The Design of Active Crossovers>
This book deals with the design of active crossovers for multi-way loudspeaker systems. It is, to the best of my knowledge, the first book that concentrates wholly on the subject. It is a unique collection of detailed information on crossover design. It will contain a lot of wholly original information that I have worked out over the last twelve months. A detailed synopsis of the chapter contents is given below.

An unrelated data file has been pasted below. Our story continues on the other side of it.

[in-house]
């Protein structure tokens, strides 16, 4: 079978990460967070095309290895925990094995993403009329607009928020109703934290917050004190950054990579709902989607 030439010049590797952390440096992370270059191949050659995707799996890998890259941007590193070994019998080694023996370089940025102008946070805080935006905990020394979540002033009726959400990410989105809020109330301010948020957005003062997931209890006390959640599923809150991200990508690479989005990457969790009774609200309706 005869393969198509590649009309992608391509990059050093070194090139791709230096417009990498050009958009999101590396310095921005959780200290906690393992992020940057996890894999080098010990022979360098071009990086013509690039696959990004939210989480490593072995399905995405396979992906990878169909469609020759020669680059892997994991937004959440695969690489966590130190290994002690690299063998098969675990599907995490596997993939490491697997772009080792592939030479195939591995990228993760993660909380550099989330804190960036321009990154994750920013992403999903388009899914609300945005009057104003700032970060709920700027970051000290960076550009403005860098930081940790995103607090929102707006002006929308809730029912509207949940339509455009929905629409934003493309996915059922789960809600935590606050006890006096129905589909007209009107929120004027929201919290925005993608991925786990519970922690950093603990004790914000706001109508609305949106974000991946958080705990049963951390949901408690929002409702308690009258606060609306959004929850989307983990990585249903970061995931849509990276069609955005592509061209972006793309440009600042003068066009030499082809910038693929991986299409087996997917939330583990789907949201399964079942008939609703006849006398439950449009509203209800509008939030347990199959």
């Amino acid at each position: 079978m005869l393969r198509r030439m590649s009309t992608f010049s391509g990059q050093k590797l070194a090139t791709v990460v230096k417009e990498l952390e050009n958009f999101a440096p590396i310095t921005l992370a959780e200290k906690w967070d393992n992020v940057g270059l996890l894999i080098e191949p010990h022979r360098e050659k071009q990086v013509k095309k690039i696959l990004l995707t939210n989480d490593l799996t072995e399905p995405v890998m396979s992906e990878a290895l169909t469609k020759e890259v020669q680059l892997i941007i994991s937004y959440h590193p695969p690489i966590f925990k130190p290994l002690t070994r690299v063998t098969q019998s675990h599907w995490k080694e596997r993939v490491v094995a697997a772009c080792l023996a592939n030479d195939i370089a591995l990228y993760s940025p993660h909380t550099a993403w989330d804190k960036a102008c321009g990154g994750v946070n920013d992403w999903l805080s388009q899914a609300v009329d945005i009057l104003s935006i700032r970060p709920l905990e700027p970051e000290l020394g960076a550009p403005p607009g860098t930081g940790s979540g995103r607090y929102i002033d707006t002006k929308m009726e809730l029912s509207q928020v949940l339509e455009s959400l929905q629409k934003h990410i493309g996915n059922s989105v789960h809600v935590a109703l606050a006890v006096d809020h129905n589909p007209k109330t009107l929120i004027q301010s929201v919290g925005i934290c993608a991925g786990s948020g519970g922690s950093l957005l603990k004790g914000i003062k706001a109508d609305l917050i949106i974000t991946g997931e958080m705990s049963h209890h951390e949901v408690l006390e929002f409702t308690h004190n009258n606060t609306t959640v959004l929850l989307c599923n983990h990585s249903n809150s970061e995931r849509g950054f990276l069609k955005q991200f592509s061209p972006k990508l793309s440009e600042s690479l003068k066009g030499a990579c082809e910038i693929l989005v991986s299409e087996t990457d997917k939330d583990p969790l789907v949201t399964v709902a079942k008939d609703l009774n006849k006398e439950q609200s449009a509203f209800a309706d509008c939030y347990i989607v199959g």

THE DESIGN OF ACTIVE CROSSOVERS by Douglas Self Chapter 1: Active crossover basics Chapter 2: How loudspeakers work Chapter 3: Crossover requirements Chapter 4: Crossover types Chapter 5: Notch crossovers Chapter 6: Subtractive crossovers Chapter 7: Lowpass and highpass filter characteristics Chapter 8: Designing lowpass and highpass filters Chapter 9: Bandpass & Notch Filters Chapter 10: Time-delay Filters Chapter 11: Equalisation Chapter 12: Passive components for active crossovers Chapter 13: Opamps for active crossovers Chapter 14: Crossover system design Chapter 15: Subwoofers and their crossovers Chapter 16: Line Inputs Chapter 17: Line Outputs Chapter 18: Power supply design Chapter 19: An active crossover design -------------------------------------------------------------------------------------------- Chapter 1: Active crossover basics What a crossover does Why a crossover is necessary Beaming and lobing Active crossover applications Bi-amping and bi-wiring Loudspeaker cables The advantages and disadvantages of active crossovers The advantages of active crossovers Some illusory advantages of active crossovers The disadvantages of active crossovers The next step in hifi Active crossover systems Matching crossovers and loudspeakers A modest proposal: popularising active crossovers Multi-way connectors Subjectivism Chapter 2: How loudspeakers work Sealed box loudspeakers Vented boxes Reflex (ported) loudspeakers Auxiliary Bass Radiator (ABR) loudspeakers Transmission line loudspeakers Horn loudspeakers Diffraction Modulation distortion Further reading Chapter 3: Crossover requirements General crossover requirements 1: Adequate flatness of summed amplitude/frequency response on-axis 2: Sufficiently steep rolloff slopes between the output bands 3: Acceptable polar response 4: Acceptable phase response 5: Acceptable group delay behaviour Further requirements for active crossovers 1: Negligible extra noise 2: Negligible impairment of system headroom 3: Negligible extra distortion 4: Negligible impairment of frequency response 5: Negligible impairment of reliability Linear phase Minimum phase Absolute phase Phase perception Target functions Chapter 4: Crossover types All-pole and non-all-pole crossovers Symmetrical and asymmetrical crossovers All-pass and Constant-Power crossovers Constant voltage crossovers First-order crossovers First-order Solen split crossover First-order crossovers: 3-way Second-order crossovers Second-order Butterworth crossover Second-order Linkwitz-Riley crossover Second-order Bessel crossover Second-order 1dB-Chebychev crossover Third-order crossovers Third-order Butterworth crossover Third-order Linkwitz-Riley crossover Third-order Bessel crossover Third-order 1dB-Chebychev crossover Fourth-order crossovers Fourth-order Butterworth crossover Fourth-order Linkwitz-Riley crossover Fourth-order Bessel crossover Fourth-order 1dB-Chebychev crossover Fourth-order linear-phase crossover Fourth-order Gaussian crossover Fourth-order Legendre crossover Higher-order crossovers Determining frequency offsets Summary of crossover properties Filler-driver crossovers The Duelund crossover Crossover topology Crossover conclusions Chapter 5: Notch crossovers Elliptical filter crossovers Neville Thiele MethodTM (NTM) crossovers Chapter 6: Subtractive crossovers Subtractive crossovers First-order subtractive crossovers Second-order Butterworth subtractive crossovers Third-order Butterworth subtractive crossovers Fourth-order Butterworth subtractive crossovers Subtractive crossovers with time delays Performing the subtraction Chapter 7: Lowpass and highpass filter characteristics Active filters Lowpass filters Highpass filters Bandpass filters Notch filters All-pass filters The order of a filter Filter cutoff frequencies and characteristic frequencies First-order filters Second-order and higher-order filters Filter characteristics Butterworth filters Linkwitz-Riley filters Bessel filters Chebyshev filters 1dB-Chebyschev lowpass filter 3dB-Chebyschev lowpass filter Higher-order filters Butterworth filters up to 8th order Linkwitz-Riley filters up to 8th order Bessel filters up to 8th order Chebyshev filters up to 8th order More complex filters- adding zeros Inverse Chebyshev Filters (Chebyshev Type II) Elliptical Filters (Cauer filters) Some lesser-known filter characteristics Transitional filters Linear-Phase filters Gaussian filters Legendre-Papoulis filters Synchronous filters Other filters Chapter 8: Designing lowpass and highpass filters Designing real filters Component sensitivity First-order lowpass and highpass filters Second-order filters Sallen & Key second-order filters Sallen & Key lowpass filter components Sallen & Key second-order lowpass: unity-gain Sallen & Key second-order lowpass unity-gain: component sensitivity Sallen & Key second-order lowpass: equal-capacitor Sallen & Key second-order lowpass equal-C: component sensitivity Sallen & Key second-order Butterworth lowpass: defined gains Sallen & Key second-order lowpass: non-equal-resistors Sallen & Key third-order lowpass in a single stage Sallen & Key third-order lowpass in a single stage: non-equal-resistors Sallen & Key fourth-order lowpass in a single stage Sallen & Key fourth-order lowpass in a single stage: non-equal-resistors Sallen & Key fifth and sixth-order lowpass in a single stage Sallen & Key highpass filters Sallen & Key second-order highpass: unity-gain Sallen & Key second-order highpass: equal-resistors Sallen & Key second-order Butterworth highpass: defined gains Sallen & Key second-order highpass: non-equal-capacitors Sallen & Key third-order highpass in a single stage Sallen & Key fourth-order highpass in a single stage Linkwitz-Riley with Sallen & Key filters: loading effects Lowpass filters with attenuation Bandwidth definition filters Bandwidth definition: Butterworth versus Bessel ultrasonic filters Bandwidth definition: subsonic filters. Bandwidth definition: combined ultrasonic & subsonic filters Distortion in Sallen & Key filters: highpass Distortion in Sallen & Key filters: lowpass Mixed capacitors in low-distortion Sallen & Key filters Noise in Sallen & Key filters: lowpass Noise in Sallen & Key filters: highpass Multiple feedback filters Multiple-feedback lowpass filters Multiple-feedback highpass filters Distortion in multiple-feedback filters: highpass Distortion in multiple-feedback filters: lowpass Noise in multiple-feedback filters: highpass Noise in multiple-feedback filters: lowpass State-variable filters Variable-frequency filters: Sallen & Key Variable frequency filters: state-variable second-order Variable frequency filters: state-variable fourth order Variable frequency filters: other orders Chapter 9: Bandpass and Notch Filters Multiple feedback bandpass filters High-Q bandpass filters Notch filters The twin-T notch filter The 1- bandpass notch filter The Bainter notch filter The bridged-differentiator notch filter Boctor notch filters Other notch filters Simulating notch filters Chapter 10: Time-delay filters The requirement for delay compensation Calculating the required delays Signal summation Physical methods of delay compensation Delay filter technology Sample crossover & delay filter specification All-pass filters in general First-order allpass filters Distortion & noise in first-order allpass filters Cascaded first-order allpass filters Second-order allpass filters Distortion & noise in second-order allpass filters Third order allpass filters Distortion & noise in third-order allpass filters Higher-order allpass filters Delay lines for subtractive crossovers Variable allpass time delays Lowpass filters for time delays Chapter 11: Equalisation The need for equalisation What equalisation can and can’t do Loudspeaker equalisation 1) Drive unit equalisation 2) 6dB/oct dipole equalisation 3) Bass response extension 4) Diffraction compensation equalisation 5) Room interaction correction Equalisation circuits HF-boost and LF-cut equaliser HF cut and LF-boost equaliser Combined HF-boost and HF-cut equaliser Adjustable peak/dip equalisers: fixed frequency & low Q Adjustable peak/dip equalisers: variable centre frequency & low Q Adjustable peak/dip equalisers with high Q The bridged-T equaliser The biquad equaliser Capacitance multiplication for the biquad equaliser Equalisers with non-6 dB slopes Equalisation by frequency offset Equalisation by adjusting all filter parameters Chapter 12: Passive components for active crossovers Resistors: values and tolerances Improving accuracy with multiple components: Gaussian distribution Resistance value distributions Improving accuracy with multiple components: uniform distribution Obtaining arbitrary resistance values Resistor noise: Johnson and excess noise Resistor non-linearity Capacitors: values and tolerances Capacitor shortcomings Non-electrolytic capacitor non-linearity Electrolytic capacitor non-linearity Chapter 13: Opamps for active crossovers Active devices for active crossovers Opamp types Opamp properties: Noise Opamp properties: Slew-rate Opamp properties: Common mode range Opamp properties: Input offset voltage Opamp properties: Bias current Opamp properties: Cost Opamp properties: Internal distortion Opamp properties: Slew-rate limiting distortion Opamp properties: Distortion due to loading Opamp properties: Common-mode distortion Opamps surveyed The TL072 opamp The 5532 and 5534 opamps The 5532 with shunt feedback 5532 output loading in shunt feedback mode The 5532 with series feedback Common-mode distortion in the 5532 Reducing 5532 distortion by output stage biasing Which 5532? The 5534 opamp The LM4562 opamp Common-mode distortion in the LM4562 The LME49990 opamp Common-mode distortion in the LME49990 The AD797 opamp Common-mode distortion in the AD797 The OP27 opamp Opamp selection Chapter 14: Crossover system design Crossover features Input level controls Subsonic filters Ultrasonic filters Output level trims Output mute switches, Output phase-reverse switches Control protection Features usually absent Metering Relay output muting Switchable crossover modes Noise, headroom, and internal levels Circuit noise and Low-Impedance Design Using raised internal levels Placing the output attenuator The amplitude/frequency distribution of musical signals, & internal levels Gain structures Noise gain Active gain-controls Filter order in the signal path Output level controls Mute switches Phase-invert switches Distributed peak-detection Power amplifier considerations Chapter 15: Subwoofers and their crossovers Subwoofer applications Subwoofer technologies Sealed (Infinite baffle) subwoofers Reflex (ported) subwoofers Auxiliary Bass Radiator (ABR) subwoofers Transmission line subwoofers Bandpass subwoofers Isobaric subwoofers Dipole subwoofers Horn-loaded subwoofers Subwoofer drive units Hifi subwoofers Home entertainment subwoofers Low-level inputs (unbalanced) Low-level inputs (balanced) High-level inputs High-level outputs Mono summing LFE input Level control Crossover in/out switch (LFE/normal) Crossover frequency control (lowpass filter) Highpass subsonic filter Phase switch (normal/inverted) Variable phase (delay) control Signal activation out of standby Home entertainment crossovers Fixed frequency Variable frequency Multiple Variable Power amplifiers for home entertainment subwoofers Subwoofer integration Sound-reinforcement subwoofers Line or area arrays Cardioid subwoofer arrays Aux-fed subwoofers Automotive audio subwoofers Chapter 16: Line inputs External signal levels Internal signal levels Input amplifier functions Unbalanced inputs Balanced interconnections The advantages of balanced interconnections The disadvantages of balanced interconnections Balanced cables and interference Balanced connectors Balanced signal levels Electronic vs transformer balanced inputs Common mode rejection ration (CMRR) The basic electronic balanced input Common-mode rejection ratio: opamp gain Common-mode rejection ratio: opamp frequency response Common-mode rejection ratio: opamp CMRR Common-mode rejection ratio: Amplifier component mismatches A practical balanced input Variations on the balanced input stage Combined unbalanced and balanced inputs The Superbal input Switched-gain balanced inputs Variable-gain balanced inputs High input-impedance balanced inputs The instrumentation amplifier Transformer balanced inputs Input overvoltage protection Noise and balanced inputs Low-noise balanced inputs Low-noise balanced inputs in real life Ultra-low-noise balanced inputs Chapter 17: Line outputs Unbalanced outputs Zero-impedance outputs Ground-cancelling outputs Balanced outputs Transformer balanced outputs Output transformer frequency response Transformer distortion Reducing transformer distortion Chapter 18: Power supply design Opamp supply rail voltages Designing a ±15V supply Designing a ±17V supply Using variable-voltage regulators Improving ripple performance Dual supplies from a single winding Power supplies for discrete circuitry Mutual shutdown circuitry Chapter 19: An active crossover design Design principles Example crossover specification The gain structure Resistor selection Capacitor selection The balanced line input stage The bandwidth definition filter The HF path: 3 kHz Linkwitz-Riley highpass filter The HF path: time delay compensation The MID path: topology The MID path: 400 Hz Linkwitz-Riley highpass filter The MID path: 3 kHz Linkwitz-Riley lowpass filter The MID path: time delay compensation The LF path: 400 Hz Linkwitz-Riley lowpass filter The LF path: no time delay compensation Output attenuators and level trim controls Balanced outputs Crossover programming Noise analysis: input circuitry Noise analysis: HF path Noise analysis: MID path Noise analysis: LF path Improving the noise performance: the MID path Improving the noise performance: the input circuitry The noise performance: comparisons with power amplifier noise Conclusion Appendix 1: Crossover design references Appendix 2: Loudspeaker design references Douglas Self London Jan 2011